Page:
לשחרר can be to free/liberate but note that loose is not. it can also be to let go (mostly of emotions when telling to a person, but can also be of physical things, like letting the dog loose)
     
  4. ThomasK Senior Member

    (near) Kortrijk, Belgium
    Belgium, Dutch
    That is an interesting note: a gentle word... I would not consider it that way. With us it is something like separate, apart, detached...
    How do you translate in Hebrew and Arabic: 'loose items', 'apart from' ?
     
    Last edited: May 17, 2013
  5. arielipi Senior Member

    Israel
    Hebrew
    context is needed in that case, if its took apart from then it would be ניתק niteq, if its apart from X then its חוץ מ khuts me/mi (except for).
     
  6. aruniyan Senior Member

    Tamil
    Tamil :
    Detach : kalatri(remove from) vidu(leave), kalatru/kalainthu - remove from.
    Loose : Kalakkam (not grouped together tightly)

    Kala/கள with root meaning of gain from its place.


    Loss : izha (Em nanbanai izhanthEn) I lost my friend.
     
  7. ThomasK Senior Member

    (near) Kortrijk, Belgium
    Belgium, Dutch
    So no link between losing and loosening, is there, in Tamil? Is the accident aspect the key difference ?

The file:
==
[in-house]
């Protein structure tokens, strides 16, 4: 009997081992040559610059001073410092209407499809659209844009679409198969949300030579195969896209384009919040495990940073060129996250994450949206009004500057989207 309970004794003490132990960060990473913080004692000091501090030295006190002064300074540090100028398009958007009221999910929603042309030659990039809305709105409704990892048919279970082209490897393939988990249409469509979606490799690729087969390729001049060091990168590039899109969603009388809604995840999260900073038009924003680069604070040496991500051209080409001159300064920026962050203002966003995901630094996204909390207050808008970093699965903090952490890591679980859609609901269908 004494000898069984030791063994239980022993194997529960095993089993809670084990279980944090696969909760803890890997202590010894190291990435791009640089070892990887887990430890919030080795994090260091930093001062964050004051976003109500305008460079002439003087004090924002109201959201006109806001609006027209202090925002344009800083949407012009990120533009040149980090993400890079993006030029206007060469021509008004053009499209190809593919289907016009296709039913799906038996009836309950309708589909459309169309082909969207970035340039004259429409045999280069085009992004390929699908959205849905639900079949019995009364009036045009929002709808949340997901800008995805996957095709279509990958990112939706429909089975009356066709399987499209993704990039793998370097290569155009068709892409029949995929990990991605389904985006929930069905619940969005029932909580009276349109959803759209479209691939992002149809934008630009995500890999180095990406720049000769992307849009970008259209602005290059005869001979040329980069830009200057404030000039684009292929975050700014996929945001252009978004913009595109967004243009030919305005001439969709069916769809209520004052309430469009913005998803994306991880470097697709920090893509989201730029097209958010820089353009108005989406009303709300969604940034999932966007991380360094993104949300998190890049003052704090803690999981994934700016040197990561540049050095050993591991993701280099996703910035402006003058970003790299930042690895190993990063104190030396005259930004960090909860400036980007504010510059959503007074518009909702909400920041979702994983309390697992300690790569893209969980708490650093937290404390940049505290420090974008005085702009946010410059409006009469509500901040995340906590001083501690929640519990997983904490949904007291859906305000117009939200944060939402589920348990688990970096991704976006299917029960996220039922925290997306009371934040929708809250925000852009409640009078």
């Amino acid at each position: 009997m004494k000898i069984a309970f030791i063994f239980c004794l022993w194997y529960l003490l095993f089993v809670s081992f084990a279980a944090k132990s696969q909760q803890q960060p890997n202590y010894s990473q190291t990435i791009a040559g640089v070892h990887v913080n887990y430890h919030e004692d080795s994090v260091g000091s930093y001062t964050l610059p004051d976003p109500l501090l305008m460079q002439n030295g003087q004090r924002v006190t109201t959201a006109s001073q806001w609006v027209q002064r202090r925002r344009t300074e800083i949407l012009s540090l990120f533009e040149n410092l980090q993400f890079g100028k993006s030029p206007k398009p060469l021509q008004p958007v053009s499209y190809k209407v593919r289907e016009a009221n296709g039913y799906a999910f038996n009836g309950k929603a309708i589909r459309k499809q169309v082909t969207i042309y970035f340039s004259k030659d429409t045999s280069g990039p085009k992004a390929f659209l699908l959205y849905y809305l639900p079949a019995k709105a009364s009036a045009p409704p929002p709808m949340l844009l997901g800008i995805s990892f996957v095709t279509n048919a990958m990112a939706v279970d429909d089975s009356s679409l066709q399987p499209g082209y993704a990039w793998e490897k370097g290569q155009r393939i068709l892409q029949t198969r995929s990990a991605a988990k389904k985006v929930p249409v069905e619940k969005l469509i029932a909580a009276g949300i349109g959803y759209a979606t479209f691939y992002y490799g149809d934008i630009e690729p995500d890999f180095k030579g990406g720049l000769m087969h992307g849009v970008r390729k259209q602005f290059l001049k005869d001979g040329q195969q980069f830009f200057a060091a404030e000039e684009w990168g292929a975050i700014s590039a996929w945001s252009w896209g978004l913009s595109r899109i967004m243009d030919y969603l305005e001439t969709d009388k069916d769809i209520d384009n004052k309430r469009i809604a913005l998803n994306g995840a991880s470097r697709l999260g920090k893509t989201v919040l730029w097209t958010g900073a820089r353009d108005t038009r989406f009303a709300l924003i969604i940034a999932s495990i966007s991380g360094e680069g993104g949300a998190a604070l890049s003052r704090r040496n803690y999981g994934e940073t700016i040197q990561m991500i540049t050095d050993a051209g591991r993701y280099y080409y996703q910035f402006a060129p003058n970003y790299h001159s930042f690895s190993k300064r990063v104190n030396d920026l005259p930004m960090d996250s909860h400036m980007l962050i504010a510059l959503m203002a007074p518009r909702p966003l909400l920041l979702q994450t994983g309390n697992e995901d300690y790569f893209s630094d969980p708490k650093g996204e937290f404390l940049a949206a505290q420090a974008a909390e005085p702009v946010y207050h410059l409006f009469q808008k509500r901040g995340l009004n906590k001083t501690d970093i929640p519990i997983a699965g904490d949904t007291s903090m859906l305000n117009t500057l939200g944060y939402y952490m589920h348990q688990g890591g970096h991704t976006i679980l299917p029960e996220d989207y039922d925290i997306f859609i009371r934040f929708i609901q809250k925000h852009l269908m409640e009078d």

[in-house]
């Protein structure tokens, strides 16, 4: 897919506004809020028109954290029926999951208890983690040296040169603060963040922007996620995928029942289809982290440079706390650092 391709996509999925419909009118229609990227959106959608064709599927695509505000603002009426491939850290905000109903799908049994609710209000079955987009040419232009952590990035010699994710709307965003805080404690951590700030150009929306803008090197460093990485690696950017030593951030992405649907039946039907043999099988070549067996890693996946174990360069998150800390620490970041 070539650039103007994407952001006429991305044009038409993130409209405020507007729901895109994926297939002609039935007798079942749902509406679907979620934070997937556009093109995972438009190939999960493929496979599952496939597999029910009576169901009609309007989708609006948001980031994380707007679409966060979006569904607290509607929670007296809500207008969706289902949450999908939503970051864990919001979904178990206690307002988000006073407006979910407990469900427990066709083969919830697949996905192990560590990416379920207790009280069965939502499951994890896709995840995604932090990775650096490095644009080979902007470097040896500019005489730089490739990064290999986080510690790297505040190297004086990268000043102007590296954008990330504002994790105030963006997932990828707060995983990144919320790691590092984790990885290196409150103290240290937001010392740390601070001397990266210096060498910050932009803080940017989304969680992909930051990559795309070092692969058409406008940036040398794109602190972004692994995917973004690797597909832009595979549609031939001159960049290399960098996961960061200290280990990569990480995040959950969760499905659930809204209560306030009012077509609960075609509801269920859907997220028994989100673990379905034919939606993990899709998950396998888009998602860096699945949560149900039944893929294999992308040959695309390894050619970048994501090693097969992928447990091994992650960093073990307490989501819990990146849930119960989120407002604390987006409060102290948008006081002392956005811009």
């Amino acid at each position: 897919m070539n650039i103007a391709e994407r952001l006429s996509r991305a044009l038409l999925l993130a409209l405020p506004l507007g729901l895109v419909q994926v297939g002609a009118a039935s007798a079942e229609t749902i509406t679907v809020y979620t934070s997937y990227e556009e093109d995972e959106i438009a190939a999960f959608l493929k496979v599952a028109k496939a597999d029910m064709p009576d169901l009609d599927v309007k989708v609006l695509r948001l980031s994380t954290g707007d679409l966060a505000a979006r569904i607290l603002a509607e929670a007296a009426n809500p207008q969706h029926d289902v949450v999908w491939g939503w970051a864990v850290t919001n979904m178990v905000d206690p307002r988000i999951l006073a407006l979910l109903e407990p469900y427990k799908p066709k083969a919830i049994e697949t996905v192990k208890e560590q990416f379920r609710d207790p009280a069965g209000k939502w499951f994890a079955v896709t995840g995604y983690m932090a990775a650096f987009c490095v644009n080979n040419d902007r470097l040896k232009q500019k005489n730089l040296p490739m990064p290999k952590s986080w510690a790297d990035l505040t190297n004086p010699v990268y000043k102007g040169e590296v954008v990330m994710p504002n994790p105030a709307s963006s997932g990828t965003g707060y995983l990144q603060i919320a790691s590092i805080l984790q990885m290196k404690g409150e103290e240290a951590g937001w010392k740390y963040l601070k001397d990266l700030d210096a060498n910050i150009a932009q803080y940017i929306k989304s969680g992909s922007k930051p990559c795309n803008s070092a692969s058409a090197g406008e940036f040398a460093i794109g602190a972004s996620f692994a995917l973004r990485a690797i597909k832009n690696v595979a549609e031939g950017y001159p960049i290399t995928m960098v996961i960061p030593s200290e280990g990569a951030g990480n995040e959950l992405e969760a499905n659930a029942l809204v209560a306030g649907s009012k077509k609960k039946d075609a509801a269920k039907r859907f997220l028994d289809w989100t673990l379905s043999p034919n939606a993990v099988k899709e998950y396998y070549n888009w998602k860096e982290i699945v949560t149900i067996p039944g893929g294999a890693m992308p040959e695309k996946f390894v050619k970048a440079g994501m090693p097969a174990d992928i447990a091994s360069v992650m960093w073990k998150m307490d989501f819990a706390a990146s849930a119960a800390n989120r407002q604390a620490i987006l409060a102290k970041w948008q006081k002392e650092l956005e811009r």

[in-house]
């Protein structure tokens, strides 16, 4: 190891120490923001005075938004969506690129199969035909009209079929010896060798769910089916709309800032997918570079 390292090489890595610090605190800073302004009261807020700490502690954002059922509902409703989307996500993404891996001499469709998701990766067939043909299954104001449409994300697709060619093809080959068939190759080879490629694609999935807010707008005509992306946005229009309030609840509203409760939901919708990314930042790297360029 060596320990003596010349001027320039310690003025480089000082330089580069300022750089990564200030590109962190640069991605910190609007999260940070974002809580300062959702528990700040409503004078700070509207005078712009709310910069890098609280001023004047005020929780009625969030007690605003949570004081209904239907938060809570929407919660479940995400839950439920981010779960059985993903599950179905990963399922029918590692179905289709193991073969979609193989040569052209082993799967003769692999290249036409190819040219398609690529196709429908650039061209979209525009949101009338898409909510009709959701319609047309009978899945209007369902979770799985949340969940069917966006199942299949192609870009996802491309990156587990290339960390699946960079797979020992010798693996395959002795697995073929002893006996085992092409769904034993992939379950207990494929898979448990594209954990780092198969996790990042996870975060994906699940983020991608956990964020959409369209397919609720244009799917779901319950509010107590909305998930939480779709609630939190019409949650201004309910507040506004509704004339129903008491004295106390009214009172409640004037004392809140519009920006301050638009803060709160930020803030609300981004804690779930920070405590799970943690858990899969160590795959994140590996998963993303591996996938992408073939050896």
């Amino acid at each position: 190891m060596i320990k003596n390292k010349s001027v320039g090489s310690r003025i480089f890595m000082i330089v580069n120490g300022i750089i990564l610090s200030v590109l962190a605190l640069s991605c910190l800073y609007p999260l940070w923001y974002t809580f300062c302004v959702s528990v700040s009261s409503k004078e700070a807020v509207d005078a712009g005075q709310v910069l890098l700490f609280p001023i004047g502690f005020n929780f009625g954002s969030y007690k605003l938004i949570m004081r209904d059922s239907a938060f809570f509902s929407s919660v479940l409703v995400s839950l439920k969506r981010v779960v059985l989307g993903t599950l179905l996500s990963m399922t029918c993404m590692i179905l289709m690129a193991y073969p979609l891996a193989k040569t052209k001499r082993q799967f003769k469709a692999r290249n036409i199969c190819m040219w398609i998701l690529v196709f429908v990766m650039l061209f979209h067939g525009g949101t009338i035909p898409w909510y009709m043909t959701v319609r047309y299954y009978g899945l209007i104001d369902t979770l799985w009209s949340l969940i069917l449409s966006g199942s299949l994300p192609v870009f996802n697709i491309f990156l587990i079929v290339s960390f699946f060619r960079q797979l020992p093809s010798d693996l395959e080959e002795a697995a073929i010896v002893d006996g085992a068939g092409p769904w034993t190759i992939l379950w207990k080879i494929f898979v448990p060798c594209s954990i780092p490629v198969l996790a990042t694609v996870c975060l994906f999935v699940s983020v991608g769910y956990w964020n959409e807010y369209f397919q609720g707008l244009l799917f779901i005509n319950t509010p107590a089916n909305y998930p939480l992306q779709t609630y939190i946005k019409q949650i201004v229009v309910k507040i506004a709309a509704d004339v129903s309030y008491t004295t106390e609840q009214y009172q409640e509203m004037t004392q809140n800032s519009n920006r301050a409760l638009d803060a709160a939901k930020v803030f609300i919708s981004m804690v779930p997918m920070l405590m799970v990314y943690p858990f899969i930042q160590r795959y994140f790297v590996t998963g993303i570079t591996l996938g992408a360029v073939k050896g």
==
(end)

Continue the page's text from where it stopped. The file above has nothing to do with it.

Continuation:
I guess there are no kalakkam exercises, exercises that are not integrated into a larger whole, or are there? Can kalakkam be the result of detaching?

    As for kaka/... : how should I understand 'gain from its place'? I am interested, but don't really grasp what you suggest... [Thanks in advance]
     
    Last edited: May 20, 2013
  8. ThomasK Senior Member

    (near) Kortrijk, Belgium
    Belgium, Dutch
    Tamil:
    So no link between losing and loosening, is there, in Tamil? Is the accident aspect the key difference ?

    I guess there are no kalakkam exercises, exercises that are not integrated into a larger whole, or are there? Can kalakkam be the result of detaching?

    As for kaka/... : how should I understand 'gain from its place'? I am interested, but don't really grasp what you suggest... [Thanks in advance]